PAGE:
Purpose is Key to Navigating Change
This week Microsoft shocked the world, announcing they will acquire the professional networking giant LinkedIn, for 26 billion dollars. Jeff Weiner, CEO of LinkedIn, publicly shared the letter he wrote to LinkedIn employees, and his message truly resonated with us at WeSpire.
An acquisition can often mean significant change within an organization. Change is also something that has a tendency to frighten people if they don't understand the reason for the change and how the change will impact them. A recent Cone study found that over 70% of employees have more loyalty to a company who helps them contribute to important issues, in times of change. In his note, Weiner explains LinkedIn’s decision to sell to Microsoft, it was inspiring to see PURPOSE was a main driver of their decision. Weiner says, “when Satya (CEO of Microsoft) first proposed the idea of acquiring LinkedIn, he said it was absolutely essential that we had alignment on two things: PURPOSE and structure.”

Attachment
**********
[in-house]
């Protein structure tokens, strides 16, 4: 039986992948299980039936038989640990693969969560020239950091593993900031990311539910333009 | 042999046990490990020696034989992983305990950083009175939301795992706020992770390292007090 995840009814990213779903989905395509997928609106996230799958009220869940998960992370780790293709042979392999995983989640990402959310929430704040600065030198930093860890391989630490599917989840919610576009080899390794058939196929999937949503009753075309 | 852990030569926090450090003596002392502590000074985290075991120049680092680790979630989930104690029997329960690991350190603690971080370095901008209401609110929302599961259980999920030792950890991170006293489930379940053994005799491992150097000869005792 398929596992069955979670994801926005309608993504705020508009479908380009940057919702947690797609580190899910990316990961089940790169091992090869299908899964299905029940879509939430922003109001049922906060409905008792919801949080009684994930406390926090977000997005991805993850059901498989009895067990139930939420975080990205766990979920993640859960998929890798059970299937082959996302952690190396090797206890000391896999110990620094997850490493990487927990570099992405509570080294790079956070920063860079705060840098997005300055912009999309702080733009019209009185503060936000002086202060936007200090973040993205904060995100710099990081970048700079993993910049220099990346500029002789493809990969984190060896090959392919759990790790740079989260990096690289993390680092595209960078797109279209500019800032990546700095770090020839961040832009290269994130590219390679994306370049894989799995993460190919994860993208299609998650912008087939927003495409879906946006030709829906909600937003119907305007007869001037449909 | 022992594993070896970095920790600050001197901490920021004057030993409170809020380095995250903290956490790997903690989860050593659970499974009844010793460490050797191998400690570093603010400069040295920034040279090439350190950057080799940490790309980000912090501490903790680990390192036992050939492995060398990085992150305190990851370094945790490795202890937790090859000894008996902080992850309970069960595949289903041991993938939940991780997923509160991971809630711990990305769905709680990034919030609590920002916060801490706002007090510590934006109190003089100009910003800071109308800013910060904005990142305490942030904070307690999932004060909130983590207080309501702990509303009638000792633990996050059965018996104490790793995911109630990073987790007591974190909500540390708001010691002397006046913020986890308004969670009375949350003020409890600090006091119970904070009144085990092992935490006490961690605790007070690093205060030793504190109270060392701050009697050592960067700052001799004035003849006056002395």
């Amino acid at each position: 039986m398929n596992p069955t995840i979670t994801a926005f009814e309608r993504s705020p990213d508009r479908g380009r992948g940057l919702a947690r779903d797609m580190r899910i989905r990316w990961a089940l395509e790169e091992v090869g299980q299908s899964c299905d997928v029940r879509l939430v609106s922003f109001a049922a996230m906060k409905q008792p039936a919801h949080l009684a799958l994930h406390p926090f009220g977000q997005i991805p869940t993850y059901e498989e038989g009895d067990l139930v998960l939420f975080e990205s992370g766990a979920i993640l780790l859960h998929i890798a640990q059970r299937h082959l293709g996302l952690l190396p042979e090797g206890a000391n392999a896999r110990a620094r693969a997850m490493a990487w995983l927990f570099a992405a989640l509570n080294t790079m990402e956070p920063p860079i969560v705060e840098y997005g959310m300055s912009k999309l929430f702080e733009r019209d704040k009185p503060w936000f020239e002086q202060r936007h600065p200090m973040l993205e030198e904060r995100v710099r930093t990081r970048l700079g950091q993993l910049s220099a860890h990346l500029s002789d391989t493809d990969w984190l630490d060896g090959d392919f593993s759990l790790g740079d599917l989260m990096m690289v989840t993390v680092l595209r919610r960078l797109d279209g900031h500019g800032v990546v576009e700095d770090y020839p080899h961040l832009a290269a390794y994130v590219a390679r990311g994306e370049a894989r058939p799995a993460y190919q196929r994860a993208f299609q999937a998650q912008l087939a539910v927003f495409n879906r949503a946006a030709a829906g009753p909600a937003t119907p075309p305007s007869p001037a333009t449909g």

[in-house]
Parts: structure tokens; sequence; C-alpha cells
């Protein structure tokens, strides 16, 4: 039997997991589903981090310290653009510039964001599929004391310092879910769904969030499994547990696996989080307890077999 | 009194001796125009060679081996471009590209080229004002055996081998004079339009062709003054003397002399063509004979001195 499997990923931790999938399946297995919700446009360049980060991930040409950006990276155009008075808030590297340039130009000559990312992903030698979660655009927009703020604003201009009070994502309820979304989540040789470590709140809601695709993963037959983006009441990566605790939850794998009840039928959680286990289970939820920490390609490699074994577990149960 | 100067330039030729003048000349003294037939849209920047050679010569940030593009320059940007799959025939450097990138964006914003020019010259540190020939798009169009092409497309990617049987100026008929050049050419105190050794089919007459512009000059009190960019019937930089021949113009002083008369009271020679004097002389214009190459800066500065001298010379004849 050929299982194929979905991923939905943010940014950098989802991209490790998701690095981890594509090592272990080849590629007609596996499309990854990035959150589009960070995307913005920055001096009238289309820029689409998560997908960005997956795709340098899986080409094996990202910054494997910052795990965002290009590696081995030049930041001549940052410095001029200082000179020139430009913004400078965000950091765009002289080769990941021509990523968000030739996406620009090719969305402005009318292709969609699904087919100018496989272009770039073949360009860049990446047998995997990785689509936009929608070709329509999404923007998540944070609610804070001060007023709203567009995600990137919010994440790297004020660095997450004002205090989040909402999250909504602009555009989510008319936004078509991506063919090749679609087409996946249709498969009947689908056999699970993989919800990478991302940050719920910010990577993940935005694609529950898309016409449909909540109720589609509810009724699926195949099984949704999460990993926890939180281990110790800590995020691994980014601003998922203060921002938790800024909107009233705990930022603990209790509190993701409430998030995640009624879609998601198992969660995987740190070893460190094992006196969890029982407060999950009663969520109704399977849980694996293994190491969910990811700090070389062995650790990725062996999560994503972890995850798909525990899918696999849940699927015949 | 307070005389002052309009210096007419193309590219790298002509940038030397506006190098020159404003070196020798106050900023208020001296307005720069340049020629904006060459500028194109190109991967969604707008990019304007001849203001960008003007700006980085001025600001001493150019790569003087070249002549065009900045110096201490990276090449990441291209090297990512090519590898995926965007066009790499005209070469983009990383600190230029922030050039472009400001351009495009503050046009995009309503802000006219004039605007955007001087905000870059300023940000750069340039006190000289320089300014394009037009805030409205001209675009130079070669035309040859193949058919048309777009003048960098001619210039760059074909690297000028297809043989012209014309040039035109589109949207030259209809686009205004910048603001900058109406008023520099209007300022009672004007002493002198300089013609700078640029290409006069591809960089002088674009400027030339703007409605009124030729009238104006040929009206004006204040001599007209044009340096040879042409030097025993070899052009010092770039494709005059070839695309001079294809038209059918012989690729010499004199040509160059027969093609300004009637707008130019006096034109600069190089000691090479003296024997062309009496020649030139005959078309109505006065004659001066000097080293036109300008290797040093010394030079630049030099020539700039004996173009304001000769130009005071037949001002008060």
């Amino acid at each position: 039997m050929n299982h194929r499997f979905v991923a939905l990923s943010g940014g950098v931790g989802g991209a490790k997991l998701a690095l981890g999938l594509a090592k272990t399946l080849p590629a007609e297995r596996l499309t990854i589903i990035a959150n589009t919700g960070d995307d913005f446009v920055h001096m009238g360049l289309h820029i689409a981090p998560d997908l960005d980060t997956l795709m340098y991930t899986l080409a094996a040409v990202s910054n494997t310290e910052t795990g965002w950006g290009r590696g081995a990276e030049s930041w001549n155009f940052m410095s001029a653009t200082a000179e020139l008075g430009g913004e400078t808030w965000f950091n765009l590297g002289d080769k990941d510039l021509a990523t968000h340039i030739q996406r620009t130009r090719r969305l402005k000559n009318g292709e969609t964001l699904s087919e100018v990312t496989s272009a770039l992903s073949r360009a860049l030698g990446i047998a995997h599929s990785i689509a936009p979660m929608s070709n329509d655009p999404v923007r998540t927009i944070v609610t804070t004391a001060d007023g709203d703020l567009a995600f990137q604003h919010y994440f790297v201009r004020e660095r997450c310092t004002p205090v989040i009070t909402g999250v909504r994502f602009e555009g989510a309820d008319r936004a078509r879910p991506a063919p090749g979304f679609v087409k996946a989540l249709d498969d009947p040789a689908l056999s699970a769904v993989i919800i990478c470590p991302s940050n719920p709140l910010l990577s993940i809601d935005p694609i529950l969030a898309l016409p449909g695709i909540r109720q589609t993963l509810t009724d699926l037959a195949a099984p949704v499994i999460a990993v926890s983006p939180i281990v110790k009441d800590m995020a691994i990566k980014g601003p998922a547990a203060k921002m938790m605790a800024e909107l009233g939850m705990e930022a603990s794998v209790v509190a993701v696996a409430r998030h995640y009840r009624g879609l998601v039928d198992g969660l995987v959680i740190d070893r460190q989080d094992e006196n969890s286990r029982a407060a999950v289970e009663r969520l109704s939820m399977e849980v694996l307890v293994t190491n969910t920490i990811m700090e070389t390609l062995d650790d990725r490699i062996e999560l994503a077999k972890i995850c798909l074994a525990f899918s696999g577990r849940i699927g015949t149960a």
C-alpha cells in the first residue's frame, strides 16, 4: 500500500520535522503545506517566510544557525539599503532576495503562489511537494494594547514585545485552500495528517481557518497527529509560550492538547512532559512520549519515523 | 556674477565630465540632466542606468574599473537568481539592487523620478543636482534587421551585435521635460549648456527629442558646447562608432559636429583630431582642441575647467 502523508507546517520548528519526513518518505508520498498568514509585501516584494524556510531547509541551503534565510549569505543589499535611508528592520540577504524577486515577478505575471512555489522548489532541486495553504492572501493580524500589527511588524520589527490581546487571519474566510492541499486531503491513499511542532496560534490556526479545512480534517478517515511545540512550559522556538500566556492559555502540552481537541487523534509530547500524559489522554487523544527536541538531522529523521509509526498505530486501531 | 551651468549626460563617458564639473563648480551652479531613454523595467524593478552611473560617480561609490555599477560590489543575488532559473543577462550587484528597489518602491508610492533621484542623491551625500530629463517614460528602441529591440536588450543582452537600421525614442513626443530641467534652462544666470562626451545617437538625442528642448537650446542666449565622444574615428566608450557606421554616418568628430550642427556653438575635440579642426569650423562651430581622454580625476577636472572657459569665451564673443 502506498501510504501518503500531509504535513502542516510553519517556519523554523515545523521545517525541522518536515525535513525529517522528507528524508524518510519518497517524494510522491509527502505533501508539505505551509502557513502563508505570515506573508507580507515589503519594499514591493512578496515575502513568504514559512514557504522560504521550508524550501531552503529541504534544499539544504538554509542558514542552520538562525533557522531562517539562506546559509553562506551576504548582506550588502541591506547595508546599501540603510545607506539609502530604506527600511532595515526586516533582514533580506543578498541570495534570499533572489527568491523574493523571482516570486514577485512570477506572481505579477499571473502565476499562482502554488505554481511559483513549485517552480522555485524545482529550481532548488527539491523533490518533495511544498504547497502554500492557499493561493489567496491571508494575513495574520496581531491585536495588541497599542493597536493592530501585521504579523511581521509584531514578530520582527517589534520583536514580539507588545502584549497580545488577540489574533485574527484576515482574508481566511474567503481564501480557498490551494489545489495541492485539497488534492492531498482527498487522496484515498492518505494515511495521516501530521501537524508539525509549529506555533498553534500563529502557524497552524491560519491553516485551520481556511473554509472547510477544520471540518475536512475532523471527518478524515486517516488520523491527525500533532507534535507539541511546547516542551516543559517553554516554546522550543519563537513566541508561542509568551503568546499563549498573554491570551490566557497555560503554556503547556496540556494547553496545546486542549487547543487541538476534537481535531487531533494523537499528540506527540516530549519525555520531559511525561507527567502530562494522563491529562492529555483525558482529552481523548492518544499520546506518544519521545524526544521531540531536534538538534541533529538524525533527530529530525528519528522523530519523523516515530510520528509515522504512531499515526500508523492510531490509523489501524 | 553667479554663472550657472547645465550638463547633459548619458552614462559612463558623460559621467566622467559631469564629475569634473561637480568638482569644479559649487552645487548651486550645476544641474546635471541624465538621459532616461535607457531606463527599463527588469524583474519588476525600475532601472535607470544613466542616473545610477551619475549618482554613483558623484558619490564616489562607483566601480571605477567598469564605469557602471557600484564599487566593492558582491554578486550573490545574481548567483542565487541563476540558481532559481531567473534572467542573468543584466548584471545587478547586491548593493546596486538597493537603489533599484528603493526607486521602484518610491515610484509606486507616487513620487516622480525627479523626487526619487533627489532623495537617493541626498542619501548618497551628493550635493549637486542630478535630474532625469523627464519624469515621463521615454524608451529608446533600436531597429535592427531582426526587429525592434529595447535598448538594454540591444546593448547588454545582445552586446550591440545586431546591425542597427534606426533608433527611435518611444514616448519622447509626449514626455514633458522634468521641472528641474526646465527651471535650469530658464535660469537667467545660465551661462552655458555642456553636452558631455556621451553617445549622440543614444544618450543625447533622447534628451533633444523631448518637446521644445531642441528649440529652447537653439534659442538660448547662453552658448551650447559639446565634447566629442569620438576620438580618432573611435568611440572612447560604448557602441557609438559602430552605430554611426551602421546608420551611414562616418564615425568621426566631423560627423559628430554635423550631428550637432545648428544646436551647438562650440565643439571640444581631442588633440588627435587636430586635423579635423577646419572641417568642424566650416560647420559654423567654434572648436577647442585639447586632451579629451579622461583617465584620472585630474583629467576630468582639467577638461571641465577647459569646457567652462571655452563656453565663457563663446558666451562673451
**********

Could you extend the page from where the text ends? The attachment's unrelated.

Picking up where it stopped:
LinkedIn’s purpose is, “to connect the world’s professionals to make them more productive and successful.” For Microsoft it is, “to empower every individual and organization in the world to achieve more.”
This shared, underlying purpose will continue to be the foundation for both LinkedIn and Microsoft employees, regardless of what changes may come, hopefully making the transition easier. Rather than expecting employees to get behind a new sense or purpose, they will continue to work towards solving the same problem, just now with more ideas, perspectives and points of view. Weiner elegantly explained, “what we do matters, and it matters now more than ever.”
Both LinkedIn and Microsoft’s senses of purpose have played a part in helping them become two of the most innovative organizations in the world. Their mission statements have helped them to focus, solve very specific problems, and provided their employees with a sense they are working to achieve goals far greater than each of their individual goals.
What do you think? Will this shared sense of purpose and their ability sustain their own individual sense of purpose be enough to make the new Microsoft and LinkedIn merger successful?
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